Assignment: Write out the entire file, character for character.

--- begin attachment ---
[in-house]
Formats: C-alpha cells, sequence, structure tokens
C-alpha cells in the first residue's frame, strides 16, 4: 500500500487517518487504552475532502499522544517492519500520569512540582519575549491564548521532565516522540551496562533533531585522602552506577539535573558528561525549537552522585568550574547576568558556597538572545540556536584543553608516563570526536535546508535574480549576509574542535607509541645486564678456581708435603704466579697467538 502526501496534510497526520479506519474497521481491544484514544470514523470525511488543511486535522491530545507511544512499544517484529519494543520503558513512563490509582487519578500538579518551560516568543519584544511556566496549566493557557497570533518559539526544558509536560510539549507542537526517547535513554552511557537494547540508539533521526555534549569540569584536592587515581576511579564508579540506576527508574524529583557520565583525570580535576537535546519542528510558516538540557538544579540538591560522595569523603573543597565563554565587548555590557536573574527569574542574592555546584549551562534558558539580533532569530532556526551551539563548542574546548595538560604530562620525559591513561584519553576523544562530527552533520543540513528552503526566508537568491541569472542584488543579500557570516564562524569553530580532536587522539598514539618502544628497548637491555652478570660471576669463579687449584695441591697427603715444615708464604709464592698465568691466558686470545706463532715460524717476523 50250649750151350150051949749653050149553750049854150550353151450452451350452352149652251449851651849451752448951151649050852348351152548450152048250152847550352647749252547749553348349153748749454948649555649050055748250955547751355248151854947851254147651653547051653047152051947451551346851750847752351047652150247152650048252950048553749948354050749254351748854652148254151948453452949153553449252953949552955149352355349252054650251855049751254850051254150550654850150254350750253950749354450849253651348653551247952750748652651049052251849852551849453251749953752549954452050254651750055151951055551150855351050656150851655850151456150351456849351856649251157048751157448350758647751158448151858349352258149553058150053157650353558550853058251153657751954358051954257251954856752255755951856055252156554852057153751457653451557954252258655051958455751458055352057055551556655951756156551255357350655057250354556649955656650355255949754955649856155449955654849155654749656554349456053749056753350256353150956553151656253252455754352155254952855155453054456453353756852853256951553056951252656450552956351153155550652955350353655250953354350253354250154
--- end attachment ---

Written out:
[in-house]
Formats: C-alpha cells, sequence, structure tokens
C-alpha cells in the first residue's frame, strides 16, 4: 500500500487517518487504552475532502499522544517492519500520569512540582519575549491564548521532565516522540551496562533533531585522602552506577539535573558528561525549537552522585568550574547576568558556597538572545540556536584543553608516563570526536535546508535574480549576509574542535607509541645486564678456581708435603704466579697467538 502526501496534510497526520479506519474497521481491544484514544470514523470525511488543511486535522491530545507511544512499544517484529519494543520503558513512563490509582487519578500538579518551560516568543519584544511556566496549566493557557497570533518559539526544558509536560510539549507542537526517547535513554552511557537494547540508539533521526555534549569540569584536592587515581576511579564508579540506576527508574524529583557520565583525570580535576537535546519542528510558516538540557538544579540538591560522595569523603573543597565563554565587548555590557536573574527569574542574592555546584549551562534558558539580533532569530532556526551551539563548542574546548595538560604530562620525559591513561584519553576523544562530527552533520543540513528552503526566508537568491541569472542584488543579500557570516564562524569553530580532536587522539598514539618502544628497548637491555652478570660471576669463579687449584695441591697427603715444615708464604709464592698465568691466558686470545706463532715460524717476523 50250649750151350150051949749653050149553750049854150550353151450452451350452352149652251449851651849451752448951151649050852348351152548450152048250152847550352647749252547749553348349153748749454948649555649050055748250955547751355248151854947851254147651653547051653047152051947451551346851750847752351047652150247152650048252950048553749948354050749254351748854652148254151948453452949153553449252953949552955149352355349252054650251855049751254850051254150550654850150254350750253950749354450849253651348653551247952750748652651049052251849852551849453251749953752549954452050254651750055151951055551150855351050656150851655850151456150351456849351856649251157048751157448350758647751158448151858349352258149553058150053157650353558550853058251153657751954358051954257251954856752255755951856055252156554852057153751457653451557954252258655051958455751458055352057055551556655951756156551255357350655057250354556649955656650355255949754955649856155449955654849155654749656554349456053749056753350256353150956553151656253252455754352155254952855155453054456453353756852853256951553056951252656450552956351153155550652955350353655250953354350253354250154